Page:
Authors: James Klise
Tags: #young adult, #teen fiction, #fiction, #teen, #teen fiction, #teenager, #angst, #drama, #romance, #relationships, #glbt, #gay, #homosexuality, #self-discovery
Using the club money, we have acquired a beautiful new screen for the auditorium. You must come help us plan the film series. Some suggestions for Halloween, please? We are pleased that you are safe, and we look forward to your return to school.
Covici’s message cheered me, but to be honest, I’ve had enough of horror movies for now. My old copies can gather dust in my bedroom. If I go back to Maxwell and work on the film series, I want to show something else. Anything else.
Love stories, maybe.
I miss Celia. I miss exploring the city with her. Even though the café is only a few blocks from her house, I never see her. Maybe they moved away or went to Mexico for the summer. I don’t expect to hear from her. She has more than enough reasons to be angry with me for a long time.
But a funny thing happened the other day.
It was a crazy-hot summer afternoon. Ivan and Anella were hanging out at the café, playing cards. They come in a lot when they’re not out sailing on Lake Michigan. Tan, their hair the color of the beach under the sun, they both get free drinks from me—for different reasons. The weirdest part? Now that they know I’m gay, it’s actually easy for us all to be friends. The old unspoken tensions are gone. We can flirt and tease one another and there’s no risk. No expectation. We feel comfortable with each other.
I even taught them to play “Sex or No Sex?” We’ll sit at a table near the window like a panel of judges on reality TV, and we speculate about random people walking by. Odds are, we’re correct at least fifty percent of the time. We all like playing games we can win.
Anyway, the other day a stranger with a familiar face entered the café. She was dressed professionally in a dark suit, not like a college student anymore. But her mousy hair, nervous mouth, and John Lennon–style eyeglasses were unmistakable.
Anella lowered the cards to her lap and whispered, “No sex.”
“You’d be surprised,” I said.
I jumped up and went to the register.
The woman gave her order for coffee and I took her money. “Can I ask you something? Is your name …
She smiled uncertainly. “Do we know each other?”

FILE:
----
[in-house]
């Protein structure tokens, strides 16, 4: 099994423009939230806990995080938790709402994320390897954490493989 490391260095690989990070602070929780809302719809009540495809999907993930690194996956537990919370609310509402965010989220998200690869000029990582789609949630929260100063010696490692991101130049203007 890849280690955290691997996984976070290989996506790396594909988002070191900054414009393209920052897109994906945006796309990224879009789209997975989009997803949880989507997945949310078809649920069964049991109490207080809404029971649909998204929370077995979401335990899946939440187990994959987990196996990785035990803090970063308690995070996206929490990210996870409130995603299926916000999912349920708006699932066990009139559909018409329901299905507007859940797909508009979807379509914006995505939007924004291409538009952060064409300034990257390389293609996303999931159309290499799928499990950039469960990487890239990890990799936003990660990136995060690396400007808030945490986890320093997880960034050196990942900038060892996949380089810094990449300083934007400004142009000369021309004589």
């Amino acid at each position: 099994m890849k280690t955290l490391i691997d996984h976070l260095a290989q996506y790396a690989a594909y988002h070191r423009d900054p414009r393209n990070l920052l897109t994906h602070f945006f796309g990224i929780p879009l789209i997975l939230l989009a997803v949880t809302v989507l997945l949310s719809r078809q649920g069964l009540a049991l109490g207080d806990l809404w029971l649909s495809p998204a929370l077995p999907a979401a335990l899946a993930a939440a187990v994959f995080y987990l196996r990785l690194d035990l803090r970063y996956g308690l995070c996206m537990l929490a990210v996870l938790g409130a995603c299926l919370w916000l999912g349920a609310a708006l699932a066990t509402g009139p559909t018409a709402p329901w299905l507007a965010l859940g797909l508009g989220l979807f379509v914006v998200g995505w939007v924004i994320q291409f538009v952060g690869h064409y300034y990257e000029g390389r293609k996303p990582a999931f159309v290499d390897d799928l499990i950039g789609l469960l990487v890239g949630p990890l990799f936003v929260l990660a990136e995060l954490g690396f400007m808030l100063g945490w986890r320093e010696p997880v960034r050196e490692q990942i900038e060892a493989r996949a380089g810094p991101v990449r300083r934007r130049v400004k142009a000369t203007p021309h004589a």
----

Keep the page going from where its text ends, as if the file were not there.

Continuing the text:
No joke, it felt almost like meeting a celebrity. “Well,” I said, “you may recall that you lost a wallet and a silver bracelet a while back, correct? If you’re interested, I know who has them.”
“Wait a minute—those things were
This was a first: accused of taking something I hadn’t actually taken.
“No, my friend just found them … on the ground.” I hesitated, wondering how specific I should be. Was she telling the truth? Maybe she was embarrassed. “She found them on the sidewalk and didn’t know how to contact you.” I scribbled Celia’s name and cell phone number on the back of an old receipt. “She’ll be glad to hear from you.”
Reading the information, she still seemed suspicious. “Thanks.” She moved down the counter, took her coffee, and turned to leave.
“Hey,” I called. “If you wouldn’t mind, tell her Jamie says hi.
. Would you remember to do that?”
She nodded and left in a hurry.
It makes me smile to think of Celia getting that phone call.
Maybe, if we both return to Maxwell in September, I’ll give her one more flower. But what would I write on the message?
Regrets—This boy regrets not being honest with you from the beginning.
Secrets and schemes—This boy has had enough of them.
Sex—Nope, not yet. How about you?
In retrospect, the whole thing feels like a mixed-up movie—part romantic comedy, part horror flick—instead of what it was, just weird and confusing normal life.
life. Maybe it’s time to start falling in love with that.
Hey Jamie, you rock!
As far as I know, no drug exists that could change a person’s sexual orientation. I made this story up. Never consulted with doctors, never cruised the Internet for information about cutting-edge pharmaceutical news. I just sat down and wrote the story using my imagination.
Moreover, I hope a drug like this
exists. I’m gay and—not to brag or tempt fate or anything—my life is pretty dang wonderful just the way it is. My whole perspective would change if I were straight. So would my tastes and my sense of humor, and who knows if I’d even be a writer? More than anything, I love my partner, Mike, and the life we share together.
But here’s something I’m not proud of. When I was young, I might have taken a drug like the one in this book. I definitely prayed for the same miracle Jamie prays for. I did not want to be gay. I wanted to be like everyone else. The notion of being gay filled me with a secret terror—a real dread of my future. And I think many gay teenagers feel that way too. That’s why I wrote this book. It’s normal to want to “feel normal,” whatever normal means. Especially in high school.
Over time, I grew up and stopped being afraid. Once the fear was gone, everything in my life changed for the better. It was a miracle. No drug required.
The author wishes to thank his family, as well as the following people for their generous contributions to this novel: Brian Farrey and Sandy Sullivan and everyone at Flux, Kate Klise, Mike Kuras, Kristine Huntley, John Carpenter, Sheila Kohler, Jonathan Demme, Anne Brashler, Alfred Hitchcock, Colleen Collins Greene, Mia Farrow, Erin O’Brien, Brian Alesia, Mary Shelley, and students at CICS Northtown Academy in Chicago, who unanimously voted for the best title.